A Christian prison worker felt compelled to resign after Bible verses he quoted during a chapel service provoked an aggressive response from prison authorities. An employment tribunal will hear this week.
Rev. Barry Trayhorn, an ordained Pentecostal minister, started work as a gardener at HMP Littlehey in May 2011. He also helped on a voluntary basis with chapel services at the sex offenders' prison, at the invitation of the chaplain.
Whilst leading worship at a chapel service in May 2014, Trayhorn spoke about the wonder of God's forgiveness for those who repent, quoting 1 Cor. 6:9-11 from memory. The verses mention a number of sins, including adultery, homosexual practice, greed and drunkenness.
Four days after the service, a complaint was made. Trayhorn was immediately barred from helping with chapel services. He was later told that his comments during the service were "homophobic" and breached national prison policy. He was notified that there would be a disciplinary hearing.
In August, Trayhorn was signed off work with stress-related illness.
Then, on Nov. 4, 2014, Trayhorn resigned from his job as a gardener, saying that he had been harassed because of his Christian faith and that it was impossible for him to return to work, given the way he had been treated.
Two days later, a disciplinary hearing was held in his absence. Trayhorn was given a final written warning.
Trayhorn is convinced that his involvement in chapel services provoked a hostile response from prison officials, leading to a series of issues being raised with him.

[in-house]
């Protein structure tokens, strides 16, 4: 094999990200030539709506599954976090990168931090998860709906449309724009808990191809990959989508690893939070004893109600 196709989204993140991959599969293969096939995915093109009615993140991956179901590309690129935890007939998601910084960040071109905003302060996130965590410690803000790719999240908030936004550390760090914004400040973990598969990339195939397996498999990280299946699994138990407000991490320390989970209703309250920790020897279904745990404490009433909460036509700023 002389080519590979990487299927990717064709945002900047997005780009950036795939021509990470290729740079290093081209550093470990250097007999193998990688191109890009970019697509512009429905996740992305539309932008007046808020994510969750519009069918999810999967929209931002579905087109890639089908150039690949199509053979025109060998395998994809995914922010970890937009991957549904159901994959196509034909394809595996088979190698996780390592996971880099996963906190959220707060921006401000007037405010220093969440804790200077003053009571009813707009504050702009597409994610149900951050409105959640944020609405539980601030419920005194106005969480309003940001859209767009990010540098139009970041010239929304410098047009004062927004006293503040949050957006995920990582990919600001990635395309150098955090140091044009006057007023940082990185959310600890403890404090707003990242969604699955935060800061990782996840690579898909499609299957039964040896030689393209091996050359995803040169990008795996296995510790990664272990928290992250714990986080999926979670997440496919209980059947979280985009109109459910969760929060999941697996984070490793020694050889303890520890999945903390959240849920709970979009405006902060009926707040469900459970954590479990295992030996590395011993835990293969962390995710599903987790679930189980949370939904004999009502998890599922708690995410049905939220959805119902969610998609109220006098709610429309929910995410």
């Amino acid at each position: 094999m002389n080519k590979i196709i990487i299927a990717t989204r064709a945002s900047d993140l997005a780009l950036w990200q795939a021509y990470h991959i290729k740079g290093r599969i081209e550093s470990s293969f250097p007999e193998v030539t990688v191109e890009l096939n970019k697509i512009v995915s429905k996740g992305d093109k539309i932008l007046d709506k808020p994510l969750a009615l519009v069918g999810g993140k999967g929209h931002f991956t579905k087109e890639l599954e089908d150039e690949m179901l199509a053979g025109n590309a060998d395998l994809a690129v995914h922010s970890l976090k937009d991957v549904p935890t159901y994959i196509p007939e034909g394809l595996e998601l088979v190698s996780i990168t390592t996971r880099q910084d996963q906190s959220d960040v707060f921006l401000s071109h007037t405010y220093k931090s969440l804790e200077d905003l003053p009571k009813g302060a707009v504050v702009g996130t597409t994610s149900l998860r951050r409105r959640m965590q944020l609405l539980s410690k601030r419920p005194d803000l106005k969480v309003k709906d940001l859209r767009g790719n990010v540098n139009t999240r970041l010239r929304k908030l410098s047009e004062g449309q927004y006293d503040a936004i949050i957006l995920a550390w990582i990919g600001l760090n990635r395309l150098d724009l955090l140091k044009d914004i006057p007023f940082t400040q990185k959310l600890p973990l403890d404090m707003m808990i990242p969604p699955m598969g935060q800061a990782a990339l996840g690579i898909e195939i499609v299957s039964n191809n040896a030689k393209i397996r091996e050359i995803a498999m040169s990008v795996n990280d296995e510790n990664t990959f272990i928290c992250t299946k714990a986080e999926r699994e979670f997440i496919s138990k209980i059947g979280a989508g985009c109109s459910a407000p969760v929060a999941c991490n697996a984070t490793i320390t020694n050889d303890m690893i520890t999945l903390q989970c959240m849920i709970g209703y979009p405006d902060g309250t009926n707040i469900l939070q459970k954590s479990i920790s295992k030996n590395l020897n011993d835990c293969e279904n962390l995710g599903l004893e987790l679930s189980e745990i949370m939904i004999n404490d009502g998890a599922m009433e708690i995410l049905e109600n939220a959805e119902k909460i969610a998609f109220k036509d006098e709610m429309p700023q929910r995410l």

A hearing in Trayhorn's case begins today at Bedford Employment Tribunal and is expected to last until November 10.
Trayhorn is being supported by the Christian Legal Centre and will be represented by Standing Counsel Paul Diamond.
'Daring to say what the Bible says'
Trayhorn explains: "I simply said what the Bible says. Prisoners need to hear God's word just as much as anyone else. If people come to a Christian chapel service, we cannot hold back the gospel truth that God forgives those who repent.
"As I led the worship, I spoke about the wonder of God's love and the forgiveness that comes through Jesus Christ to those who recognize their sin and repent. I said that I am the worst sinner I know.
"But that wasn't politically correct. The mere mention of homosexual behavior in the Bible verses that I quoted provoked complaint. I was barred from taking part in chapel services and trouble came my way. I was put under enormous pressure for daring to say what the Bible says."
'Gospel witness in prisons'
Commenting on Trayhorn's case, Andrea Williams, chief executive of the Christian Legal Centre, said, "It is astonishing that Barry was forced out of a sex offenders' prison for repeating what the Bible says about sexual behavior—during a chapel service—as he spoke about repentance and forgiveness. This is an important case. Freedom to maintain a clear gospel witness in prisons needs to be protected.
"No one should be denied an opportunity to hear what God has to say about the way to restoration, least of all those in prison for sexual offenses. We're delighted that Barry came to us and grateful to all those who enable us to support him and other Christians like him."
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